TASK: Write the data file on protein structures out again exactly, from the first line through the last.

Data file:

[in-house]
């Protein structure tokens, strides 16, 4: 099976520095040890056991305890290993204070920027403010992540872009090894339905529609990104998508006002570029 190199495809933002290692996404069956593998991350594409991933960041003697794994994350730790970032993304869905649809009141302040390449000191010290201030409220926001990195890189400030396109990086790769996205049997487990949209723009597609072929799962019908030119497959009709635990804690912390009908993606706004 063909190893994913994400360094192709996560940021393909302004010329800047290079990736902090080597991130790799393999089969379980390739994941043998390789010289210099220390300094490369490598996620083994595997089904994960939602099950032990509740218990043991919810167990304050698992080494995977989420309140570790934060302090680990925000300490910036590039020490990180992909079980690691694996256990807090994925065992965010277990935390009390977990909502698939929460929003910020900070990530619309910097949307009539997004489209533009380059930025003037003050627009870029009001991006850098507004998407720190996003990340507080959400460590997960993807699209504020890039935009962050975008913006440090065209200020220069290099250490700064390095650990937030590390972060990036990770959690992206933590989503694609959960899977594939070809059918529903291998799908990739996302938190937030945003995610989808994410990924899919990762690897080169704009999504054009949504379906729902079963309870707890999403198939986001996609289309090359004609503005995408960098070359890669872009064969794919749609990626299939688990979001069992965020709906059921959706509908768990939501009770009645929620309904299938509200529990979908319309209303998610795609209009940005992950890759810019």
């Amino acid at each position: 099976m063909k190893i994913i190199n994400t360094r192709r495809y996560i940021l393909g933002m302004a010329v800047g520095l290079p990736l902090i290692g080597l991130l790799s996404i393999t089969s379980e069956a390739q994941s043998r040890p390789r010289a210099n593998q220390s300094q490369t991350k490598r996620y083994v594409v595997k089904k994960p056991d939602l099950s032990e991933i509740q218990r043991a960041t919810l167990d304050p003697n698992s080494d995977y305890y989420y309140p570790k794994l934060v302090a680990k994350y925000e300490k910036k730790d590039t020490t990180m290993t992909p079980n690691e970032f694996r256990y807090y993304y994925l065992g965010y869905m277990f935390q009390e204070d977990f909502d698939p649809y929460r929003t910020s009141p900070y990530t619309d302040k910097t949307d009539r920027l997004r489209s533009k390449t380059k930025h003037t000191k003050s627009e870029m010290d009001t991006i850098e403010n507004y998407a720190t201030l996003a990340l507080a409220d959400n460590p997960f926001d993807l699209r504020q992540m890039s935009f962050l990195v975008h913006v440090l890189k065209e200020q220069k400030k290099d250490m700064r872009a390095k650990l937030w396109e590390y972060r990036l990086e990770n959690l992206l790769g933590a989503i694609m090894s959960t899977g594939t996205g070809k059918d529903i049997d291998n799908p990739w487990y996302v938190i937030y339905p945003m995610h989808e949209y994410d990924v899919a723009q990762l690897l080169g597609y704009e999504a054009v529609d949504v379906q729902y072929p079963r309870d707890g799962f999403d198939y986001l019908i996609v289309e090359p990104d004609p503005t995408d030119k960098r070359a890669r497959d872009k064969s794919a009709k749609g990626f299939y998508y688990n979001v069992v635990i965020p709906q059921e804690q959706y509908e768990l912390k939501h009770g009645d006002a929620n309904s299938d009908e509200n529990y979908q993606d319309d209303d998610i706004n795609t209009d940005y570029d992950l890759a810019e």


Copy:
[in-house]
């Protein structure tokens, strides 16, 4: 099976520095040890056991305890290993204070920027403010992540872009090894339905529609990104998508006002570029 190199495809933002290692996404069956593998991350594409991933960041003697794994994350730790970032993304869905649809009141302040390449000191010290201030409220926001990195890189400030396109990086790769996205049997487990949209723009597609072929799962019908030119497959009709635990804690912390009908993606706004 063909190893994913994400360094192709996560940021393909302004010329800047290079990736902090080597991130790799393999089969379980390739994941043998390789010289210099220390300094490369490598996620083994595997089904994960939602099950032990509740218990043991919810167990304050698992080494995977989420309140570790934060302090680990925000300490910036590039020490990180992909079980690691694996256990807090994925065992965010277990935390009390977990909502698939929460929003910020900070990530619309910097949307009539997004489209533009380059930025003037003050627009870029009001991006850098507004998407720190996003990340507080959400460590997960993807699209504020890039935009962050975008913006440090065209200020220069290099250490700064390095650990937030590390972060990036990770959690992206933590989503694609959960899977594939070809059918529903291998799908990739996302938190937030945003995610989808994410990924899919990762690897080169704009999504054009949504379906729902079963309870707890999403198939986001996609289309090359004609503005995408960098070359890669872009064969794919749609990626299939688990979001069992965020709906059921959706509908768990939501009770009645929620309904299938509200529990979908319309209303998610795609209009940005992950890759810019």
């Amino acid at each position: 099976m063909k190893i994913i190199n994400t360094r192709r495809y996560i940021l393909g933002m302004a010329v800047g520095l290079p990736l902090i290692g080597l991130l790799s996404i393999t089969s379980e069956a390739q994941s043998r040890p390789r010289a210099n593998q220390s300094q490369t991350k490598r996620y083994v594409v595997k089904k994960p056991d939602l099950s032990e991933i509740q218990r043991a960041t919810l167990d304050p003697n698992s080494d995977y305890y989420y309140p570790k794994l934060v302090a680990k994350y925000e300490k910036k730790d590039t020490t990180m290993t992909p079980n690691e970032f694996r256990y807090y993304y994925l065992g965010y869905m277990f935390q009390e204070d977990f909502d698939p649809y929460r929003t910020s009141p900070y990530t619309d302040k910097t949307d009539r920027l997004r489209s533009k390449t380059k930025h003037t000191k003050s627009e870029m010290d009001t991006i850098e403010n507004y998407a720190t201030l996003a990340l507080a409220d959400n460590p997960f926001d993807l699209r504020q992540m890039s935009f962050l990195v975008h913006v440090l890189k065209e200020q220069k400030k290099d250490m700064r872009a390095k650990l937030w396109e590390y972060r990036l990086e990770n959690l992206l790769g933590a989503i694609m090894s959960t899977g594939t996205g070809k059918d529903i049997d291998n799908p990739w487990y996302v938190i937030y339905p945003m995610h989808e949209y994410d990924v899919a723009q990762l690897l080169g597609y704009e999504a054009v529609d949504v379906q729902y072929p079963r309870d707890g799962f999403d198939y986001l019908i996609v289309e090359p990104d004609p503005t995408d030119k960098r070359a890669r497959d872009k064969s794919a009709k749609g990626f299939y998508y688990n979001v069992v635990i965020p709906q059921e804690q959706y509908e768990l912390k939501h009770g009645d006002a929620n309904s299938d009908e509200n529990y979908q993606d319309d209303d998610i706004n795609t209009d940005y570029d992950l890759a810019e």